Album review by firstname.lastname@example.org
Would we have any regular readers of this site who are in to music such as space-rock, drones, fuzz, kraut and the general influence of a band like, say, Spacemen 3? If you've answered "yes" then Delta Mainline could be right up your street (if you answered "no" then you have our deepest sympathies). This Scottish seven-piece borrow bits from many bands who've traded in those sonic realms over the years, and the mix them up to give us a diverse debut album; one that's packed with tunes that will satisfy those we've already mentioned, but also have a grandeur and accessibility to them that may lend themselves to weaning others onto this brand of music.
The album is a bit like a whistle-stop tour of the above genres, so we'll treat it as such and give you a track-by-track guide. Following brief intro 'Tus Nua', they kick off with squalls of screaming guitar and a classic fuzz-rock track. 'Misinformation' is much like what Black Rebel Motorcycle Club or Crocodiles do, but as vital as their best offerings; they bring the noise with this one. 'Stop This Feeling' walks a similar path, adding plenty of brass and a top chorus to give extra feeling, plus a few Jason Pierce-style "come ons". It also uses religious imagery, as does a lot of the album, drawing even closer comparisons to Spiritualized, but this is influence, not copying. The pace drops a touch for the next few songs.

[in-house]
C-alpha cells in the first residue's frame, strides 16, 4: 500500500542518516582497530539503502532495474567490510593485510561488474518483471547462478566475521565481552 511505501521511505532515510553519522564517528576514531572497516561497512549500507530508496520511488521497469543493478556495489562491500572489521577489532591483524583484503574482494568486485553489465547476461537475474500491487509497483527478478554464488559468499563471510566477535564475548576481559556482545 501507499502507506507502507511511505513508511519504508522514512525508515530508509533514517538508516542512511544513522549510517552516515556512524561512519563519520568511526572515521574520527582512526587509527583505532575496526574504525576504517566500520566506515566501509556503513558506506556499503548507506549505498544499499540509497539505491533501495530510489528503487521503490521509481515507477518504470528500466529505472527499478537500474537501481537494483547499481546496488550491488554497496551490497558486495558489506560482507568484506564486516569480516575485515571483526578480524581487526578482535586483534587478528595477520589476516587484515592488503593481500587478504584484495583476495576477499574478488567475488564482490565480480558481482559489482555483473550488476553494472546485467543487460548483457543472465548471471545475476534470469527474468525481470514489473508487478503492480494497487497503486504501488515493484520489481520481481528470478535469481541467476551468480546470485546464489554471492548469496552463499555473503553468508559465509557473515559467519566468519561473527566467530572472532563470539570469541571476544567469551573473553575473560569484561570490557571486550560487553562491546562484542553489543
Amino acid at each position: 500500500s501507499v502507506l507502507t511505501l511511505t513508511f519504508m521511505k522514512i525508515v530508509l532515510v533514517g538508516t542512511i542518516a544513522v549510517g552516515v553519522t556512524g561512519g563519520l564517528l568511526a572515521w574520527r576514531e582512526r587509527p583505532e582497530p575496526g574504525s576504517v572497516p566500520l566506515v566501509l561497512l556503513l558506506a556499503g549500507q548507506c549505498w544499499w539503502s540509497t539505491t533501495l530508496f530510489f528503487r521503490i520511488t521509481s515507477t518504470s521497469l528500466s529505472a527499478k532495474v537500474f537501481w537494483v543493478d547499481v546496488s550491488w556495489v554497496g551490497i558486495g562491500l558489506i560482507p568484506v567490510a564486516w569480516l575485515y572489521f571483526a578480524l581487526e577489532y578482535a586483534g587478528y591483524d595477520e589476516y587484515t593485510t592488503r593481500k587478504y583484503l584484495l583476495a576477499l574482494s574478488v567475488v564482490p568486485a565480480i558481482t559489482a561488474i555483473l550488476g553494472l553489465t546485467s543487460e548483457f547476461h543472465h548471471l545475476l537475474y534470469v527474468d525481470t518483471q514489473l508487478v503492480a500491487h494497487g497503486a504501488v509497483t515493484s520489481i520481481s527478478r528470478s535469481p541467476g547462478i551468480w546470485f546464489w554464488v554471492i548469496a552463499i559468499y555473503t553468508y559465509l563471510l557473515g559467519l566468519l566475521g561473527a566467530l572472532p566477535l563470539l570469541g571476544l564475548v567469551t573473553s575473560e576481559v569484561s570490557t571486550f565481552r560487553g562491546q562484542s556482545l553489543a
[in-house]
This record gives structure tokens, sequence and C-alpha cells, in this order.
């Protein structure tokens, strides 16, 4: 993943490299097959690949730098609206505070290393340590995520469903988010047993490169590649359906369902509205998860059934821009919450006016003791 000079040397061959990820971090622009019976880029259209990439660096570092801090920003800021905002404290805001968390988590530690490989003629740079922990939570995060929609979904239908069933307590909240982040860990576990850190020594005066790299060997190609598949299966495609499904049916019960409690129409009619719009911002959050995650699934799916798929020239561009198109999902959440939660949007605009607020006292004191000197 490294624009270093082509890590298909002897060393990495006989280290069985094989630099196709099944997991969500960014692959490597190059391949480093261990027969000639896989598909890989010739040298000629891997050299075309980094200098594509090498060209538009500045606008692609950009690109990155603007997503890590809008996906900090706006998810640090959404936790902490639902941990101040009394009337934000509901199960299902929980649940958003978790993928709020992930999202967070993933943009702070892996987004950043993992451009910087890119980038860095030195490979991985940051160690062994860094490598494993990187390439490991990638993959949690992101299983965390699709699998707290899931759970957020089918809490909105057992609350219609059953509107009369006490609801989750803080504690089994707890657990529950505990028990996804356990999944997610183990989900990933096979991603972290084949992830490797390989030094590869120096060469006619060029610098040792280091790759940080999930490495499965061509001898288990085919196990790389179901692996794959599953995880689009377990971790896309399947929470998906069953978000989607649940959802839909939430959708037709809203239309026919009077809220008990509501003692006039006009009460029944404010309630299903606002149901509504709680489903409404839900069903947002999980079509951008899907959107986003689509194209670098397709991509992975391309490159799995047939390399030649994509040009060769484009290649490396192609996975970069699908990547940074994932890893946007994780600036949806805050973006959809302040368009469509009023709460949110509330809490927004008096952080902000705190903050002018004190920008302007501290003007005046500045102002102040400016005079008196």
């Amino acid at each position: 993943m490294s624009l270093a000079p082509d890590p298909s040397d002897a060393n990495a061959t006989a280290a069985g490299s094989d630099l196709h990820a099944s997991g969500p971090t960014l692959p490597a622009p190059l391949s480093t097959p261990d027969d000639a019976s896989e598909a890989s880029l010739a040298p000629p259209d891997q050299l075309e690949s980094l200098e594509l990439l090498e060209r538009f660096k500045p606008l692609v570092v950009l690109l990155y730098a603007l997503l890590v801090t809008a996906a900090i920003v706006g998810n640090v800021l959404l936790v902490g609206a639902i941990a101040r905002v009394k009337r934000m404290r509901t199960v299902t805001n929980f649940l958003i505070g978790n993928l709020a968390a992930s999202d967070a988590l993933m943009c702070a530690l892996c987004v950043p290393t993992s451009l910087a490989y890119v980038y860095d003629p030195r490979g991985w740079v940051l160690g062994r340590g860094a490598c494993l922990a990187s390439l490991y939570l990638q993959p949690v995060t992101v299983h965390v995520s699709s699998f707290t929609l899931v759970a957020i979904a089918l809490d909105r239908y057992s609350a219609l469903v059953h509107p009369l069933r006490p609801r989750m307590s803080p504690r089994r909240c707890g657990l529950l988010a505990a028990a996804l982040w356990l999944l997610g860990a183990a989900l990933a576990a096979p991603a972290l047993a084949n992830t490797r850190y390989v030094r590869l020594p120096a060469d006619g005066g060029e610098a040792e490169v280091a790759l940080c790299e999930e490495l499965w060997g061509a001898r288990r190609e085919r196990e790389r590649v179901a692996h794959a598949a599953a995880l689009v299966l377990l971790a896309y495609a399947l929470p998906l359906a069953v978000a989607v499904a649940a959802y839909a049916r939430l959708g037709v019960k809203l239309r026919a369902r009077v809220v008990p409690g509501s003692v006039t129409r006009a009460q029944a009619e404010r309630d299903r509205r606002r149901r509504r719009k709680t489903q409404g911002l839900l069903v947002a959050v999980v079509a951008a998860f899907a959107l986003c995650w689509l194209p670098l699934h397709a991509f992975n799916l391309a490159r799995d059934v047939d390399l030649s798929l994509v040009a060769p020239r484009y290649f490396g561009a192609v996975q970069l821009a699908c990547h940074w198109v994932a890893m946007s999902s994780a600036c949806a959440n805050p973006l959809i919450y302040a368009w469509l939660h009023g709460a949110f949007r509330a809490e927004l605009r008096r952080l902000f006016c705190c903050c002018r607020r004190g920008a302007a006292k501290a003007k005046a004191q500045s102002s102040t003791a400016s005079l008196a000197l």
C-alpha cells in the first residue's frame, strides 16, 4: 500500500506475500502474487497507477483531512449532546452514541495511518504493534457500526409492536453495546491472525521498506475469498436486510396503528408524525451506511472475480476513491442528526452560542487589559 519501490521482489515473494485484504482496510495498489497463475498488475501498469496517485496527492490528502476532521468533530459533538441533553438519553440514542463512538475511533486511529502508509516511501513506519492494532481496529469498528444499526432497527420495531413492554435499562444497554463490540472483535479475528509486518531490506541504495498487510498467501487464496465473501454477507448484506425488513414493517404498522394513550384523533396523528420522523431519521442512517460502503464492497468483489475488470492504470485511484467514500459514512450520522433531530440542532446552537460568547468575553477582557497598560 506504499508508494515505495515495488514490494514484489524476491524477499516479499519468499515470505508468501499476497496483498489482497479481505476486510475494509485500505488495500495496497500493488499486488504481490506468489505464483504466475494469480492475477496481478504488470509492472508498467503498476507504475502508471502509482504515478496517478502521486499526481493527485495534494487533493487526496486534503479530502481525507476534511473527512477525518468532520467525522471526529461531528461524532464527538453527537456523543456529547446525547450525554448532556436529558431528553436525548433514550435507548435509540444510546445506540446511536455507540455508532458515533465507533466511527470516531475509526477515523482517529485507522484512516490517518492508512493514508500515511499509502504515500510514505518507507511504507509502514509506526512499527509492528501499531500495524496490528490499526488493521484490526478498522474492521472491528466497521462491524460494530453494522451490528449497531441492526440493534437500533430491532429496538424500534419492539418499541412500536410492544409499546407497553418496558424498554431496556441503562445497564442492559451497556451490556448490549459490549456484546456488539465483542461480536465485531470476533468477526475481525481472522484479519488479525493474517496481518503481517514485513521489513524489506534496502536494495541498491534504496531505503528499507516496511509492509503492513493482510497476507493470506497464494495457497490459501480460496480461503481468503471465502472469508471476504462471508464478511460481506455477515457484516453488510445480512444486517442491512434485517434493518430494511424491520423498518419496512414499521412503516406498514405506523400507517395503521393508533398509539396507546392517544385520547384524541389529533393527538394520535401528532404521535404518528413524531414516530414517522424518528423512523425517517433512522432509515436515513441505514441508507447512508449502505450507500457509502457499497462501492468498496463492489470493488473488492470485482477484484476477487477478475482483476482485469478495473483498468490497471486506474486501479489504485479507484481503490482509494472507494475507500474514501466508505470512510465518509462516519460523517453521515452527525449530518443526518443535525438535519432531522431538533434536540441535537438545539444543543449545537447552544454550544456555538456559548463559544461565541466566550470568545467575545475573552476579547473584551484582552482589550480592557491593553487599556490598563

'Dead Beat Blues' is countryish dreampop, perhaps like Mojave 3 or even Galaxie 500. By the end it positively soars. 'Fixing To Die' sounds as though it's directly lifted from a Spacemen 3 album, but it's actually what can only be described as a piano ballad and is a little unexpected. It's not long before the other instruments begin to stomp along and create more of a ruckus. Next, the faint oscillations of analogue electronics begin to appear from the silence, soon joined by guitar and a gently pounding beat; this is the beginning of the six-and-a-half minute build of 'The Church Is Up For Sale' which is something akin to JAMC covering an early Spectrum track. With a brass band at the end, naturally. 'The Strange Fate Of Raoul Duke' is the second short intermittent piece.
Following that we head back for more Spiritualized meets BRMC fuzz-rock on 'Florentine Regime', perhaps the most conventional song here. They get a touch sentimental on the love song 'Home To Me', which of course ends rather grandly. They pass the six-minute mark again on the mysterious 'Dark Energy', a song that doesn't quite compare to others on the album but at the same time doesn't sound out of place; it goes on to end with a Spiritualized cacophony of noise. Finally we reach 'Self-Inflicted Ills', a lament on the desolation of a life. 'Oh! Enlightenment' may be an amalgamation of borrowed ideas, but Delta Mainline have managed to make them their own, and not only that, they've made a record that should help spread the gospel that bit further.
Delta Mainline's website
Buy the album
Catch them live:
14 JUN Edinburgh, Scotland, The Caves
21 JUN Glasgow, Scotland, Glasgow Psych Fest
06 SEP Edinburgh, Scotland, The Voodoo Rooms (This Feeling)
05 OCT Kirkcaldy, Scotland, Windsor Hotel
26 OCT Inverness, Scotland, Mad Hatters
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